3. Analyze the rapid changes in technology and their potential implication for ethical dilemmas both locally and globally.
  4. Appraise socio-technical practices and their ethical implications in society.
  5. Formulate strategies for addressing technological dilemmas.

Required Capstone Course 3 cr.

ITM689 ITM Capstone (3 cr.)

This course provides an opportunity for the student to integrate knowledge gained throughout their degree program via a project completed in sponsorship with student's employer or Saint Mary's University. The project focuses on a business problem that requires a technological solution. The solution is researched, planned, and implemented by the student with the recommended implementation strategy presented in a format appropriate for delivery to the top management of the company or organization.

Upon completion of this course, students are expected to be able to do the following:

  1. Appraise the strategic implications of the project.
  2. Integrate technology planning with business needs.
  3. Demonstrate project management skills.
  4. Demonstrate critical thinking skills.
  5. Appraise technical risks, particularly risks associated with information security.
  6. Discuss any ethical implications related to the student's project.



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Connect With Us

Austin Pippin

SGPP Admission - Enrollment Counselor Graduate School of Business and Technology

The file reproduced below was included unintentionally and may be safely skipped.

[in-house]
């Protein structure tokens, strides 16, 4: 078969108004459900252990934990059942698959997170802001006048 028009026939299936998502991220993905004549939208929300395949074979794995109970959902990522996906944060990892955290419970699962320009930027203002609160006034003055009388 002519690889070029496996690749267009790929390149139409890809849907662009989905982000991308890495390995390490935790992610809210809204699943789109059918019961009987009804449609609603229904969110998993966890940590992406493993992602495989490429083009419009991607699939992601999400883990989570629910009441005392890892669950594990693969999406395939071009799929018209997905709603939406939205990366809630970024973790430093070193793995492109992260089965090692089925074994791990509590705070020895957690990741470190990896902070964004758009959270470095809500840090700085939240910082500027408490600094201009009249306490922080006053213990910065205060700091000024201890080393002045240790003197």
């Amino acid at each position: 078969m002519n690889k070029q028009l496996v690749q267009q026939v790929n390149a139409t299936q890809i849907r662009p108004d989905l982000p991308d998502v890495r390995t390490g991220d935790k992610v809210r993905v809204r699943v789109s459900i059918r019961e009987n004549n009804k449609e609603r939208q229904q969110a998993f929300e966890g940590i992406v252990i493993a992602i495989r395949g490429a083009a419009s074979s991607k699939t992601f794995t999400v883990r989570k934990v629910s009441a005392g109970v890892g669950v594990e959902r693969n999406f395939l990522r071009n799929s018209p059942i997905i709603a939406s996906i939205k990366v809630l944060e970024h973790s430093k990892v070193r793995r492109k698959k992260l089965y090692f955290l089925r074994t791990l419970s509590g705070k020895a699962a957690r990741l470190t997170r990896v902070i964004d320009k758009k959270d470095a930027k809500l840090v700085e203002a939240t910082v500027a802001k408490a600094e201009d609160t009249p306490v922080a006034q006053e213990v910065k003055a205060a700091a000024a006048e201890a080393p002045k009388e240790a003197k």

LaSalle Hall-TC Campus, LSH114

Campus Box: # 28

(612) 728-5198

apippin@smumn.edu

Austin Pippin

Faculty

Robert Andersen, M.S.

Director of Instructional Technology

LaSalle Hall-TC Campus, LSH172

Campus Box: # 28

(612) 728-5206

rganders@smumn.edu

Robert Andersen M.S.
Ismail Bile Hassan, M.A.

BS in Information Technology Program - Adjunct Associate Professor

Steven Frich, M.S.

MS Project Management/BS IT Programs - Adjunct Assistant Professor

(651) 278-2186

sdfric09@smumn.edu

Bruce Harick, M.S.

BS in Information Technology - Adjunct Instructor

Darryl Heck, M.S.

Information Technology Management Program - Adjunct Instructor

Harry Hurley

Telecommunications - Adjunct School Assistant Professor

Tuan Le, D.B.A.

Information Technology Program - Adjunct Assistant Professor

Karen Rainford, Ed.D.

Project Management - Adjunct Assistant Professor

Chris Rowland, M.S.

MS Information Technology Management - Adjunct Instructor

(651) 687-5020

crowland@smumn.edu

Joseph Schmitt, M.A.

BS in Information Technology - Adjunct Program Instructor

(651) 962-2176

jxschm02@smumn.edu

Aaron Wampach, M.S.

Information Technology - Adjunct Associate Professor